Still I am certain to see the goodness of the LORD in the land of the living.
Ps 27:13 (BSB)
Sometimes God resolves our problems immediately. Other times God seems silent. When problems arise, we may be confident in God’s help and kneel before Him with a hopeful heart. But when hours, days, and years go by, and there is still no improvement to our situation, we may feel discouraged, afraid, or even angry. These are natural responses to uncertainty and distress, but if we focus on these negative feelings, we may eventually lose hope and doubt God.
During the period of the judges, there was a leader named Deborah. She would sit by a place called the Palm Tree of Deborah, where the Israelites would come to her to have their disputes settled. At this time, the Isrealites had been oppressed by Jabin, the King of Canaan for twenty years. The commander of Jabin’s army was called Sisera. One day, Deborah called and sent for a person named Barak, who lived in far away Kedesh in Naphtali.
For to this you were called, because Christ also suffered for us, leaving us an example, that you should follow His steps. (1Pet 2:21)
Jesus Christ suffered for us. He endured much pain and sorrow while doing good for us. Jesus suffered physically throughout His trails, torture, and crucifixion. He suffered emotionally as He was rejected by many, especially when all the disciples deserted Him and fled when Jesus was arrested. He suffered spiritually as He cried out on the cross, “My God, My God, why have You forsaken Me?” (Mt 27:46) Jesus was crucified to bear our sins. The suffering of Jesus Christ was God’s plan for the salvation of the world.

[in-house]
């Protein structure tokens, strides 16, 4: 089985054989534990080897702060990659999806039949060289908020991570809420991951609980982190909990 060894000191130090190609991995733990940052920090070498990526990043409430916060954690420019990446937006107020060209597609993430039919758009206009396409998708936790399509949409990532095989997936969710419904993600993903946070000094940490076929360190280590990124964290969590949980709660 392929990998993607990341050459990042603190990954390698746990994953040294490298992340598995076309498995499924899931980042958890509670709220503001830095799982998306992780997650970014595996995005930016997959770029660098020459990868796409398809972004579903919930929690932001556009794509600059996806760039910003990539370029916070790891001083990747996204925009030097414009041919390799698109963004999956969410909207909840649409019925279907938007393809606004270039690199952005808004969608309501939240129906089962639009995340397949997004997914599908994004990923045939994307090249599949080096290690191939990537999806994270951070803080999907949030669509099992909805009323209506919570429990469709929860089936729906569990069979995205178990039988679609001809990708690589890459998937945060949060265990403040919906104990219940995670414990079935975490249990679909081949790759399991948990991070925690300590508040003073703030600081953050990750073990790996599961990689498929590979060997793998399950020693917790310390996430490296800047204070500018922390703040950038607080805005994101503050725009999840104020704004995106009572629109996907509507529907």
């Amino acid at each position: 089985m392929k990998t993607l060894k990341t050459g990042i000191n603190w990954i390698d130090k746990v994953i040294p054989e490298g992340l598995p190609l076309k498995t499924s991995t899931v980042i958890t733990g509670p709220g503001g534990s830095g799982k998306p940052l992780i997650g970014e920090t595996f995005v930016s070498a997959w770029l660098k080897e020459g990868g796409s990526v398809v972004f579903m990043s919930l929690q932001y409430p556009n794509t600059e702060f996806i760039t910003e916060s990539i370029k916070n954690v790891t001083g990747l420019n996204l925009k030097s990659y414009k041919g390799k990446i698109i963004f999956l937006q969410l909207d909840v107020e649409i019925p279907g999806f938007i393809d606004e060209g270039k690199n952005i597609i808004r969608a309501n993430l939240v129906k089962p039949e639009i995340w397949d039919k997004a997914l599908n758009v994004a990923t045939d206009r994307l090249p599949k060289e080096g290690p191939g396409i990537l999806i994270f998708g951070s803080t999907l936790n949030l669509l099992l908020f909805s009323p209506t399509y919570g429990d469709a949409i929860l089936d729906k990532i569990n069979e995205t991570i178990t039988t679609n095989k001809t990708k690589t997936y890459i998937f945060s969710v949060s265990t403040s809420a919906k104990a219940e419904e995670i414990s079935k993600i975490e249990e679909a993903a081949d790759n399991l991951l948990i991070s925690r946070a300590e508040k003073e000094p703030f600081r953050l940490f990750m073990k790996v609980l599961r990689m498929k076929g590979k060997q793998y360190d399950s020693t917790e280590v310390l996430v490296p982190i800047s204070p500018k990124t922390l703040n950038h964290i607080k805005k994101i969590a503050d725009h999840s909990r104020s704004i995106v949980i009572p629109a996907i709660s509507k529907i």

After a dramatic episode involving God plaguing Pharaoh’s house on account of Abram’s wife, Sarai, Abram and Sarai were basically kicked out of the land of Egypt.
Prior to this taking place, God had called Abram from his own country and promised to give him descendants who would inherit the land of Canaan. Once there, Abram pitched his tent between Bethel and Ai, built an altar to the Lord, and called on His name (Gen 12:8). But when a severe famine hit the land, in a moment of weakness, Abram left God’s promises behind and went down to Egypt. If God had not intervened by sending plagues upon Pharaoh’s house, Abram would have lost his wife Sarai and the hope of having descendants through her—for he had lied about Sarai being his sister.
I have been through the phase of seeing other people’s flaws and even recalling what people have said and done to me. Whether those things were intentional or accidental, I do not know. But one thing that is eye-opening to notice is how God’s grace abides with people despite their flaws. When I talk about flaws, I am not talking about those who speak against the truth or preach a different gospel than that in the Scriptures; such are cursed according to the word of God (Gal 1:6-9).
But for those who have had an oversight, who did not realize what they did wrong, God’s mercy extends to them when they realize and repent (cf. Lev 4:22-31). Are we patient enough to be patient with others? Continue reading →